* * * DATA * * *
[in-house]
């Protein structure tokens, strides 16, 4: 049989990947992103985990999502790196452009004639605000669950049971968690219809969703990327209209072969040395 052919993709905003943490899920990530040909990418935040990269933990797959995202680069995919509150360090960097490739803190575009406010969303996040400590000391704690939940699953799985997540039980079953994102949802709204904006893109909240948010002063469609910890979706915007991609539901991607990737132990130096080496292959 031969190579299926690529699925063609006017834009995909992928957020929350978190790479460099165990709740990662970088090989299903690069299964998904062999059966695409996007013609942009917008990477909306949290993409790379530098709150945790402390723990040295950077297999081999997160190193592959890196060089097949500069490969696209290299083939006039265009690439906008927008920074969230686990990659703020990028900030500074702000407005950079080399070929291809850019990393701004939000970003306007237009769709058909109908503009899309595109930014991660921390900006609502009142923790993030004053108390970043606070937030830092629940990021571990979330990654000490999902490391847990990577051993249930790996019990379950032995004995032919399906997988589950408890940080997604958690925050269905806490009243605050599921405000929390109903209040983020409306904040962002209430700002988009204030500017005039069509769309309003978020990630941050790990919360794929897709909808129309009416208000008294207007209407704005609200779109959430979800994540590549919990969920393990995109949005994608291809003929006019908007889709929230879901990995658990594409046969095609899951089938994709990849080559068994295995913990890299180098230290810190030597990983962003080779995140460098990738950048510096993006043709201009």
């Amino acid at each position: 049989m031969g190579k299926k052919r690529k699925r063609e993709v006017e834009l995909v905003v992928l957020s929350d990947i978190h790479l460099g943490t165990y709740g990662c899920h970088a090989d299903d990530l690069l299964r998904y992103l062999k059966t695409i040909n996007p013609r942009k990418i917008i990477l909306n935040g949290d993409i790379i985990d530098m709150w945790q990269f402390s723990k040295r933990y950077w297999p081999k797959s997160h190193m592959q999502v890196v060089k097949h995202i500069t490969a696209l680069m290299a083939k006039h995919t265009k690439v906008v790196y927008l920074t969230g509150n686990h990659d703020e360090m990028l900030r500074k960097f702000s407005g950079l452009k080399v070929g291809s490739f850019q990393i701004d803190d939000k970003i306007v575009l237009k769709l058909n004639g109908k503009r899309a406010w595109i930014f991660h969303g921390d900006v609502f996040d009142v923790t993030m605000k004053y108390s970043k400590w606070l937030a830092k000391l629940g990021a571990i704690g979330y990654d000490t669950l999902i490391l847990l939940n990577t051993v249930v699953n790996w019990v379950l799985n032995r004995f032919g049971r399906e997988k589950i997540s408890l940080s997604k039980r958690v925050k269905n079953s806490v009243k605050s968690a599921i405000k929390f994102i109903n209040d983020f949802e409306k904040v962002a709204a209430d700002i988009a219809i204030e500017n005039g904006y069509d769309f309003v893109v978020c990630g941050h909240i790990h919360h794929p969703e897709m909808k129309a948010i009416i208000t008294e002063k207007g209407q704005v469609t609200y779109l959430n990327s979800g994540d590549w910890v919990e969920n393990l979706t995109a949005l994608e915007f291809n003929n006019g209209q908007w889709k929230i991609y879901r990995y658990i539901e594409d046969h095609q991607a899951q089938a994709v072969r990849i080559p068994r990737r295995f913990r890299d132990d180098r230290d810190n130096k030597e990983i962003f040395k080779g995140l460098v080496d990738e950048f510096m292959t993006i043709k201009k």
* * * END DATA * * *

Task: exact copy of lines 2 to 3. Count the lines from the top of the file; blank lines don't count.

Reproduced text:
């Protein structure tokens, strides 16, 4: 049989990947992103985990999502790196452009004639605000669950049971968690219809969703990327209209072969040395 052919993709905003943490899920990530040909990418935040990269933990797959995202680069995919509150360090960097490739803190575009406010969303996040400590000391704690939940699953799985997540039980079953994102949802709204904006893109909240948010002063469609910890979706915007991609539901991607990737132990130096080496292959 031969190579299926690529699925063609006017834009995909992928957020929350978190790479460099165990709740990662970088090989299903690069299964998904062999059966695409996007013609942009917008990477909306949290993409790379530098709150945790402390723990040295950077297999081999997160190193592959890196060089097949500069490969696209290299083939006039265009690439906008927008920074969230686990990659703020990028900030500074702000407005950079080399070929291809850019990393701004939000970003306007237009769709058909109908503009899309595109930014991660921390900006609502009142923790993030004053108390970043606070937030830092629940990021571990979330990654000490999902490391847990990577051993249930790996019990379950032995004995032919399906997988589950408890940080997604958690925050269905806490009243605050599921405000929390109903209040983020409306904040962002209430700002988009204030500017005039069509769309309003978020990630941050790990919360794929897709909808129309009416208000008294207007209407704005609200779109959430979800994540590549919990969920393990995109949005994608291809003929006019908007889709929230879901990995658990594409046969095609899951089938994709990849080559068994295995913990890299180098230290810190030597990983962003080779995140460098990738950048510096993006043709201009």
């Amino acid at each position: 049989m031969g190579k299926k052919r690529k699925r063609e993709v006017e834009l995909v905003v992928l957020s929350d990947i978190h790479l460099g943490t165990y709740g990662c899920h970088a090989d299903d990530l690069l299964r998904y992103l062999k059966t695409i040909n996007p013609r942009k990418i917008i990477l909306n935040g949290d993409i790379i985990d530098m709150w945790q990269f402390s723990k040295r933990y950077w297999p081999k797959s997160h190193m592959q999502v890196v060089k097949h995202i500069t490969a696209l680069m290299a083939k006039h995919t265009k690439v906008v790196y927008l920074t969230g509150n686990h990659d703020e360090m990028l900030r500074k960097f702000s407005g950079l452009k080399v070929g291809s490739f850019q990393i701004d803190d939000k970003i306007v575009l237009k769709l058909n004639g109908k503009r899309a406010w595109i930014f991660h969303g921390d900006v609502f996040d009142v923790t993030m605000k004053y108390s970043k400590w606070l937030a830092k000391l629940g990021a571990i704690g979330y990654d000490t669950l999902i490391l847990l939940n990577t051993v249930v699953n790996w019990v379950l799985n032995r004995f032919g049971r399906e997988k589950i997540s408890l940080s997604k039980r958690v925050k269905n079953s806490v009243k605050s968690a599921i405000k929390f994102i109903n209040d983020f949802e409306k904040v962002a709204a209430d700002i988009a219809i204030e500017n005039g904006y069509d769309f309003v893109v978020c990630g941050h909240i790990h919360h794929p969703e897709m909808k129309a948010i009416i208000t008294e002063k207007g209407q704005v469609t609200y779109l959430n990327s979800g994540d590549w910890v919990e969920n393990l979706t995109a949005l994608e915007f291809n003929n006019g209209q908007w889709k929230i991609y879901r990995y658990i539901e594409d046969h095609q991607a899951q089938a994709v072969r990849i080559p068994r990737r295995f913990r890299d132990d180098r230290d810190n130096k030597e990983i962003f040395k080779g995140l460098v080496d990738e950048f510096m292959t993006i043709k201009k």